Psychiatric patient steals car

– 5 other similar matters pending in court

A 26-year-old patient of the National Psychiatric Hospital was on Wednesday taken before Magistrate

Raymond Samaroo
Raymond Samaroo

Annette Singh at the Georgetown Magistrates’ Courts charged with stealing a car, his sixth offence of this nature.
Raymond Samaroo, of Lot 20 Owen Street, Kitty, Georgetown, was not required to plead to the indictable charge which stated that on April 11, at Georgetown, he stole one Toyota Carina 212 motorcar property of the Virtual Complainant (VC), Lavern Grenaola.
Police Prosecutor Adduni Innis told the court that on the day in question, the accused stole the car and drove it until it ran out of gas and abandoned it at that point. She objected to bail citing the defendants previous five such offences. Bail was refused and the matter was adjourned to May 3.
Just last month, on March 17, at Kitty, Samaroo stole a Toyota Premio motor car valued $1.7 million and $15,000 cash, property of Fareeda Hamid.
He has also been previously charged for four offences similar in nature. On June 27, 2015, while on Sheriff Street, Georgetown, he stole a motor car bearing registration number PHH 5935 valued $5 million from Rishi Lall. He again stole the same car on June 28 from the vicinity of the Kitty Police Station on Alexander Street, Kitty. Initially, when Samaroo hijacked the car, the VC’s girlfriend was still seated inside and had to jump out of the moving vehicle to avoid abduction.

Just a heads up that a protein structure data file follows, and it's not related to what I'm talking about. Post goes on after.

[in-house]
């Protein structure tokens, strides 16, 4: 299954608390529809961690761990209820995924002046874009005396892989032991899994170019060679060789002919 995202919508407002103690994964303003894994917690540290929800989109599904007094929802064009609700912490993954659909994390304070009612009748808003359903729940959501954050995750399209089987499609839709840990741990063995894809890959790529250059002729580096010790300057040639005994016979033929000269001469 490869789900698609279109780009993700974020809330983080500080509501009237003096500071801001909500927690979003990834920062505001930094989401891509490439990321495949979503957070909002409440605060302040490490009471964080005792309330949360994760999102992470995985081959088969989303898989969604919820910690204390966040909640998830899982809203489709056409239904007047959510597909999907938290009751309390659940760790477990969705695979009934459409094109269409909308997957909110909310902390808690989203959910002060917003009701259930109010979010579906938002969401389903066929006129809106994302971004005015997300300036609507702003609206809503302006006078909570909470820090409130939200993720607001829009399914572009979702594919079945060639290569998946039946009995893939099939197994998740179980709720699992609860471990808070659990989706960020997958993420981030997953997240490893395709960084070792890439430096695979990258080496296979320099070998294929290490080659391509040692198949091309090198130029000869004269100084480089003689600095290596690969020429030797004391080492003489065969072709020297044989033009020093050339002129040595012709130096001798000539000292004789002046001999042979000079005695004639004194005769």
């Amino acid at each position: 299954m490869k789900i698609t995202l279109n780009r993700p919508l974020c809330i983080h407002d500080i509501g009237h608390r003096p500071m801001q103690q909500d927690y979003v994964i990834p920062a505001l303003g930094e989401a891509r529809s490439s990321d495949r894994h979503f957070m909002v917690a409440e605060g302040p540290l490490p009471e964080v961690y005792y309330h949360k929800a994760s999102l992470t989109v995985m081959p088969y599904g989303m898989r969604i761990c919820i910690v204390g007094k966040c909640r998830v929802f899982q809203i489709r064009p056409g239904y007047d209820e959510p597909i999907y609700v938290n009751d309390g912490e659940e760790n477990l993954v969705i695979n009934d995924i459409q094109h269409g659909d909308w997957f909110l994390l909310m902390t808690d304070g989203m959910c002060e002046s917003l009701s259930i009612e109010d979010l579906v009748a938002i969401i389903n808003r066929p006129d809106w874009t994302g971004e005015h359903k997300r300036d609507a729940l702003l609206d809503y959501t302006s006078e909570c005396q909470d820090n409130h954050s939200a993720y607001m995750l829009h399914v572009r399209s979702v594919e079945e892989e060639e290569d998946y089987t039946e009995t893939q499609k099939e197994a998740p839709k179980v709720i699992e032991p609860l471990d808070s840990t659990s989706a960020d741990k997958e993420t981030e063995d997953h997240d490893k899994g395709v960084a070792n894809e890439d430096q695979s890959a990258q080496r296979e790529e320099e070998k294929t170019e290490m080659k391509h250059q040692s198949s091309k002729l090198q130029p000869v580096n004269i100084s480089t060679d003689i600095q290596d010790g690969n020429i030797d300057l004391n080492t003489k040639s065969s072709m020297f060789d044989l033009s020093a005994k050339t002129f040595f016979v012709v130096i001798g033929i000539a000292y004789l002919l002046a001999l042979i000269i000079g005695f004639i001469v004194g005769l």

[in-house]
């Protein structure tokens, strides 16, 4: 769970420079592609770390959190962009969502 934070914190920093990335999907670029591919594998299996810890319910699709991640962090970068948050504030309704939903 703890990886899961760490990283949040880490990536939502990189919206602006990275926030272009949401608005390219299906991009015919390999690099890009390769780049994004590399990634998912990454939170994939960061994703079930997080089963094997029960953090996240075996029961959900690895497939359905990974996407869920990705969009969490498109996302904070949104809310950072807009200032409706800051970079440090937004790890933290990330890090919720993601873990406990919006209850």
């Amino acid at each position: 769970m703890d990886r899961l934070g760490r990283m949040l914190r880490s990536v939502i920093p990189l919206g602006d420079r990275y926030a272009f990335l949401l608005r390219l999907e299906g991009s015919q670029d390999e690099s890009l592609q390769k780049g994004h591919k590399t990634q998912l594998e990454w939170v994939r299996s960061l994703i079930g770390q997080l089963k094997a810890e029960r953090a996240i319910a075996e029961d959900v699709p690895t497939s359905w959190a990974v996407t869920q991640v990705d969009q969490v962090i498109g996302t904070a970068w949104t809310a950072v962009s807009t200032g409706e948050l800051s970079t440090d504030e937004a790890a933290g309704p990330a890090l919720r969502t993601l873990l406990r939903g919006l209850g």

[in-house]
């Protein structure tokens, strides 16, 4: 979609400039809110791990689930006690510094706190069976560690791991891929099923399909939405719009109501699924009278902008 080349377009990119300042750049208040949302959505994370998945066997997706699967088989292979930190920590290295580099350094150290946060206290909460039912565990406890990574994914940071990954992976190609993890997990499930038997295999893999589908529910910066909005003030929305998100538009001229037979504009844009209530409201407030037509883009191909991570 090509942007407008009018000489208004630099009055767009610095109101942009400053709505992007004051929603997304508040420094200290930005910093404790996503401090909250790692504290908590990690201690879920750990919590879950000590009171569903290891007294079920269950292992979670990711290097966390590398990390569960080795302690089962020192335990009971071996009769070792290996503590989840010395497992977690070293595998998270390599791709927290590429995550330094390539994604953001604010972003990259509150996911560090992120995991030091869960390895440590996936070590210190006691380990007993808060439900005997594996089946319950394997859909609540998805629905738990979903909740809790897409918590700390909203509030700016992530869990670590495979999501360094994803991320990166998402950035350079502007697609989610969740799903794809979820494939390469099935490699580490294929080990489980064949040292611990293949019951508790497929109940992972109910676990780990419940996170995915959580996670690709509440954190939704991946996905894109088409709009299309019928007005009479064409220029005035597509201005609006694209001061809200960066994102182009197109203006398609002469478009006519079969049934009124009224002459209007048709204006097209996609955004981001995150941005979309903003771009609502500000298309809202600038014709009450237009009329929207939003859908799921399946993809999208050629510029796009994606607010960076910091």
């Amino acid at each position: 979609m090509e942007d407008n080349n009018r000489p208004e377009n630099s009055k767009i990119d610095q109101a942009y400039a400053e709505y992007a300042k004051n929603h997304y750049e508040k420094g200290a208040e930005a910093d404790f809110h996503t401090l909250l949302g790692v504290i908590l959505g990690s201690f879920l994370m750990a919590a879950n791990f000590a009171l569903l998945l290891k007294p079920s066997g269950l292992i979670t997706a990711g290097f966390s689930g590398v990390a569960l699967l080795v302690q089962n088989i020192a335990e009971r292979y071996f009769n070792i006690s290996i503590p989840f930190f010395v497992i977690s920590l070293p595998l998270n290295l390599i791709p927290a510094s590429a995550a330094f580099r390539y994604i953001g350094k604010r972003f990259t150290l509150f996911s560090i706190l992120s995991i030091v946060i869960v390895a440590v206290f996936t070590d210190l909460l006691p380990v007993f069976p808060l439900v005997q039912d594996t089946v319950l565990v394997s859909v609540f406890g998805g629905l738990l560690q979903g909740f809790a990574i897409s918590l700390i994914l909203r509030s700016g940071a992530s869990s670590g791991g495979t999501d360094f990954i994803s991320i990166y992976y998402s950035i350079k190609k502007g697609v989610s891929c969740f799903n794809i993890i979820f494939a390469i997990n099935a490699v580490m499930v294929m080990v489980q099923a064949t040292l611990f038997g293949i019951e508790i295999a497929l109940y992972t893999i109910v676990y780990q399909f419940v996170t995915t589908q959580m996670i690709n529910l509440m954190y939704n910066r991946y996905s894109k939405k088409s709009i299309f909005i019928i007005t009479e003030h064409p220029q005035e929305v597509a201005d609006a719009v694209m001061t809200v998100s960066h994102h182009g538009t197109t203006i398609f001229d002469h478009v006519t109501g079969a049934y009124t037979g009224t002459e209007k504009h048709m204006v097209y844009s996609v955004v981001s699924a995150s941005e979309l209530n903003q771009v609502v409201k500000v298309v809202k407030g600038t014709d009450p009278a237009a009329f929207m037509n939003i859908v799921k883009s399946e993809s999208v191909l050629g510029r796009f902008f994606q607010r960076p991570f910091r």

Then, on Monday, August 3, 2015, at 35 Garnett Street, Campbellville, he stole one Honda CRV motor car valued $5 million, one Samsung cellular phone valued $25,000 and $30,000 cash; a total value of $5,055,000, property of Rhonda Joaquin. On that occasion, the owner was parked in front of her yard and was about to exit the vehicle when the defendant rushed into the vehicle, forcing her to exit, and drove off.
He subsequently drove through two Police road blocks, nearly injuring two officers in the process. He also has several other matters before the courts. Previously, an order was made for the accused to be mentally evaluated so as to ascertain whether or not he is fit for trial. This was done, and it was revealed that he was capable of being tried.